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Mass voters may get a new angle on health care

Health Reform Program report makes the case for single-payer program

Alan Sager and Deborah Socolar are hoping the political tide will turn toward universal coverage. Photo by Vernon Doucette

A once unpopular plan for health care reform in Massachusetts is gaining support from legislators and with an upcoming vote on an amendment to the state constitution, it may have a new chance to enter the spotlight.

The plan calls for a single-payer health care system, and Alan Sager, an SPH professor, and Deborah Socolar, an SPH health sciences project manager, hope Massachusetts voters will support it. Sager and Socolar codirect the BU-based Health Reform Program. Their recent report, titled $1 Billion Per Week is Enough, asserts that the money wasted on health care overhead and other unnecessary costs in Massachusetts would cover the health care costs of every resident.

As many as 10 percent of the Commonwealth’s more than six million residents are uninsured, yet individuals and businesses spend $52.7 billion a year on health care, according to the report, which served as testimony on behalf of Senate Bill 755. The proposal to establish the Massachusetts Health Care Trust is now in the lap of the Joint Committee on Health Care Financing.

The proposal would cover all the state’s residents and contain costs by allowing doctors to manage the budget, but not benefit from it. One budget would compensate doctors, another would go toward health care expenses. Doctors would manage only the latter. A large portion of excess cost in the current health care system is paperwork, Sager says, “and the mistrust is the largest source of paperwork. The clerks and the doctors and hospitals fighting insurance companies are not adding an ounce to human health or security. Only when doctors have to make tradeoffs will they have the ability and willingness to weed out clinical waste.”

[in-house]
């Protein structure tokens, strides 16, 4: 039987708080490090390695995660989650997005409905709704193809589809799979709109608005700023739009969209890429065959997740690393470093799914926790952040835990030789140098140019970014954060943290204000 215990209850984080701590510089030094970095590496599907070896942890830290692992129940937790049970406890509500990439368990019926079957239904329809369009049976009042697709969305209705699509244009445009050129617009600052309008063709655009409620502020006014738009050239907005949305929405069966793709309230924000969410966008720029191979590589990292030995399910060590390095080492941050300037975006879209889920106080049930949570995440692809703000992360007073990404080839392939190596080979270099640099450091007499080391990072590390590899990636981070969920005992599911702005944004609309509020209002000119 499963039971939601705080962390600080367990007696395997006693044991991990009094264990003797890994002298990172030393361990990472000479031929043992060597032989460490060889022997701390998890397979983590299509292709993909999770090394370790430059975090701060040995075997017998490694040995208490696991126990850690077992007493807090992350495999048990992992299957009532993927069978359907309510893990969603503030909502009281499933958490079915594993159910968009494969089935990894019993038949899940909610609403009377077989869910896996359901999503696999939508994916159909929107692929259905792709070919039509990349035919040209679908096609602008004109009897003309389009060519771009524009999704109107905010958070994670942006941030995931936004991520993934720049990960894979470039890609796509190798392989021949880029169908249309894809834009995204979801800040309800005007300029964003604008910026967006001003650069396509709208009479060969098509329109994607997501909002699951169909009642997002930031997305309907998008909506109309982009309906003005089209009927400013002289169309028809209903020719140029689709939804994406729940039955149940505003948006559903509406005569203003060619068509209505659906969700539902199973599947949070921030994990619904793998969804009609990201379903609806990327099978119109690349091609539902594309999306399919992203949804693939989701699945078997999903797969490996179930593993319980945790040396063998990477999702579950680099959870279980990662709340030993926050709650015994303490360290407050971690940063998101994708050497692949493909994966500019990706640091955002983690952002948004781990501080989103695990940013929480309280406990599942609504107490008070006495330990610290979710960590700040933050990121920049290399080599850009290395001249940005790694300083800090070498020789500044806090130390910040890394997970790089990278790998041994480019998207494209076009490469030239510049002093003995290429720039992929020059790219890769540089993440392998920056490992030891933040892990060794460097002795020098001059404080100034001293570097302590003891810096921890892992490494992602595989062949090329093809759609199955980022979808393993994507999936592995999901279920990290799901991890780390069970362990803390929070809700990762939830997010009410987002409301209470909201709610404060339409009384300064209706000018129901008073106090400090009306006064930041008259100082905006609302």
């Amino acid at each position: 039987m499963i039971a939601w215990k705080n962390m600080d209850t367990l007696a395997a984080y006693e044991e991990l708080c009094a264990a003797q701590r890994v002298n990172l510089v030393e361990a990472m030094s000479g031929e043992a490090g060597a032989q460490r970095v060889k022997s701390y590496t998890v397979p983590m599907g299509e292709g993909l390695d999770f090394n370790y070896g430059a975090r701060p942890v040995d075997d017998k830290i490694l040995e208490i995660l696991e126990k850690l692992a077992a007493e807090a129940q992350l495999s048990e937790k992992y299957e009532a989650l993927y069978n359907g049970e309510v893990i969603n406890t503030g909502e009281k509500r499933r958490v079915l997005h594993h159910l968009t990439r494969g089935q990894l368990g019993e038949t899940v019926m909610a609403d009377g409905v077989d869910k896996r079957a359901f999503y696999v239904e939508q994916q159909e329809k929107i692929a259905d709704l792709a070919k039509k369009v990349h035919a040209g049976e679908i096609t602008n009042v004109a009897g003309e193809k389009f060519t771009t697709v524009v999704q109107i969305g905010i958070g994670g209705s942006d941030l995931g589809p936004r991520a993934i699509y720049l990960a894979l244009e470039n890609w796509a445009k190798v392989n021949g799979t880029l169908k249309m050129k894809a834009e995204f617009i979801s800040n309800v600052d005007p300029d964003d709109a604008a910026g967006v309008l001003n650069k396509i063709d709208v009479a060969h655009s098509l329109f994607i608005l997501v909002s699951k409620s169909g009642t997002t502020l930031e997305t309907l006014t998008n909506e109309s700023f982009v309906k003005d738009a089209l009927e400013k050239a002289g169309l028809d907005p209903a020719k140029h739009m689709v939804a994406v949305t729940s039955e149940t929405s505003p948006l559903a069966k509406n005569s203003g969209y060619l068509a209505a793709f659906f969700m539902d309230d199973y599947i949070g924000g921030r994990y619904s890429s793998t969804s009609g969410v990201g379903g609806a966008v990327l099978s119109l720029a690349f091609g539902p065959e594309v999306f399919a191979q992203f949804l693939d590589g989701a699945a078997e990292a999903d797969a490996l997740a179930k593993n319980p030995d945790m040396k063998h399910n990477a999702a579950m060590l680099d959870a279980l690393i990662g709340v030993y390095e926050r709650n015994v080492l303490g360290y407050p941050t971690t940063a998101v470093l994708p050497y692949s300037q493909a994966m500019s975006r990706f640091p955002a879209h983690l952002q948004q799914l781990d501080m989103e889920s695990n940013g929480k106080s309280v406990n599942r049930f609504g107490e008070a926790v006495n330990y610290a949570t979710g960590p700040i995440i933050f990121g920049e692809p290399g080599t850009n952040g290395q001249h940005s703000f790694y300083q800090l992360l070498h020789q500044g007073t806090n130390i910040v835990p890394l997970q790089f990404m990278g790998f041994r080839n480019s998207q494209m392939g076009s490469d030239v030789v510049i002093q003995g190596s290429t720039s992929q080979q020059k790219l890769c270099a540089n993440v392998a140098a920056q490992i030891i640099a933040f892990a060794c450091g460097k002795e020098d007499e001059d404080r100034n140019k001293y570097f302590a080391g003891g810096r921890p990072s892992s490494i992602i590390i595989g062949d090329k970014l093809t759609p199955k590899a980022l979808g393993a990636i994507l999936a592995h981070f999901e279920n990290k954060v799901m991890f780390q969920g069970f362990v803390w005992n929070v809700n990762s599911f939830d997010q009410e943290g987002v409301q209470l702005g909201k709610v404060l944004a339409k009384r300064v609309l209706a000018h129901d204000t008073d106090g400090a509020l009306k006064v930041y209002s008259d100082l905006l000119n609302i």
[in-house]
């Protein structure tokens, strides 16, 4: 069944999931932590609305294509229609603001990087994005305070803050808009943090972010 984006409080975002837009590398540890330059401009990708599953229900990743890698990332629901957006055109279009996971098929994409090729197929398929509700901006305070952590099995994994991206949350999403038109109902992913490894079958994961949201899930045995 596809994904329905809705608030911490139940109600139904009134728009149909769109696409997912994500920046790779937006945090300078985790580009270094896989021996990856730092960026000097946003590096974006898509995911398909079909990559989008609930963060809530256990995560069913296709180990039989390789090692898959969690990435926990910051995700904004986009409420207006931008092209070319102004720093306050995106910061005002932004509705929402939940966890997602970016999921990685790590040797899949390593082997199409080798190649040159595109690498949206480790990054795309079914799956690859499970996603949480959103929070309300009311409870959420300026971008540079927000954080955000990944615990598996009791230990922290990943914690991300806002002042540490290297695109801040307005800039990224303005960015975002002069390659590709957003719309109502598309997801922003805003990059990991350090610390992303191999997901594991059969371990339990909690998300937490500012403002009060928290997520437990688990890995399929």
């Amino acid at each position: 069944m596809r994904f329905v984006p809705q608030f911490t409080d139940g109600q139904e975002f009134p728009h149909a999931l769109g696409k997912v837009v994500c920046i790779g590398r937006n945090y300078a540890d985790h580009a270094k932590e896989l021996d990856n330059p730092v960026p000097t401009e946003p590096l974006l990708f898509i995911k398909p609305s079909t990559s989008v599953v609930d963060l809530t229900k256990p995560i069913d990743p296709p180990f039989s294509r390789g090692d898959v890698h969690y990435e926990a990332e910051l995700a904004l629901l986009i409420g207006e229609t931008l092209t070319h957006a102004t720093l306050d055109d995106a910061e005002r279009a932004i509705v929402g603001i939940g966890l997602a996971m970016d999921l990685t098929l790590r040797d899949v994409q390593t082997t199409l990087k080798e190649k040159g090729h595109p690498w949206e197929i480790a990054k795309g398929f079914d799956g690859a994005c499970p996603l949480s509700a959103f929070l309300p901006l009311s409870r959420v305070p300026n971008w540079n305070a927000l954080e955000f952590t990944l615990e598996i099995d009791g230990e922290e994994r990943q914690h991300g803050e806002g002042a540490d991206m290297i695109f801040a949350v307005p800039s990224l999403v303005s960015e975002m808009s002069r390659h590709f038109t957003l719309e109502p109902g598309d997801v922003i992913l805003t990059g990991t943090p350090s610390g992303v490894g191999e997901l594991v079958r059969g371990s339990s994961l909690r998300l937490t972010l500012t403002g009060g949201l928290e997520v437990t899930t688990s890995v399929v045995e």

In the past, such effective solutions lacked political support. “What won’t work can pass,” he says, “but what will work won’t pass.” But efforts to reform the Massachusetts health care system could take an unexpected turn this fall.

An amendment that would require the Commonwealth to provide health insurance to all residents passed overwhelmingly at last year’s constitutional convention. If the amendment passes again at this year’s convention, scheduled for September 14, it would be put before the voters. (Proposed amendments must be approved twice by the legislature before being placed on a ballot.) If voters endorse it, the Commonwealth must find a plan to achieve it. New debates on how to best cover all residents would be sparked, giving new relevance to ideas once cast aside.

The proposal to establish a Health Care Trust is not the first attempt to create a single-payer health care system in Massachusetts, but the idea has not always been marketed very well, Sager says. “The phrase ‘single-payer’ is four syllables,” he says, “and includes two of the most unpopular words in America.” But such a solution is increasingly relevant, according to bill cosponsor Senator Steven Tolman (D-Boston).

“Once you hear the facts about what’s going on in our health care system, you don’t have to be a rocket scientist to realize that we have a major problem,” Tolman says “A third of our dollars are not going to direct care.”

In addition to covering all residents, regardless of whether they can afford it, a single-payer system has other benefits, such as taking the pressure off businesses and municipal governments to provide health benefits and unemployment insurance.

Tolman, who has supported a single-payer solution in the past, says the public is likely to accept such a measure only incrementally. “People are afraid of change,” he says. “We know that, but the work [Sager and Socolar] have done has clearly given us the evidence that the money is in the system.”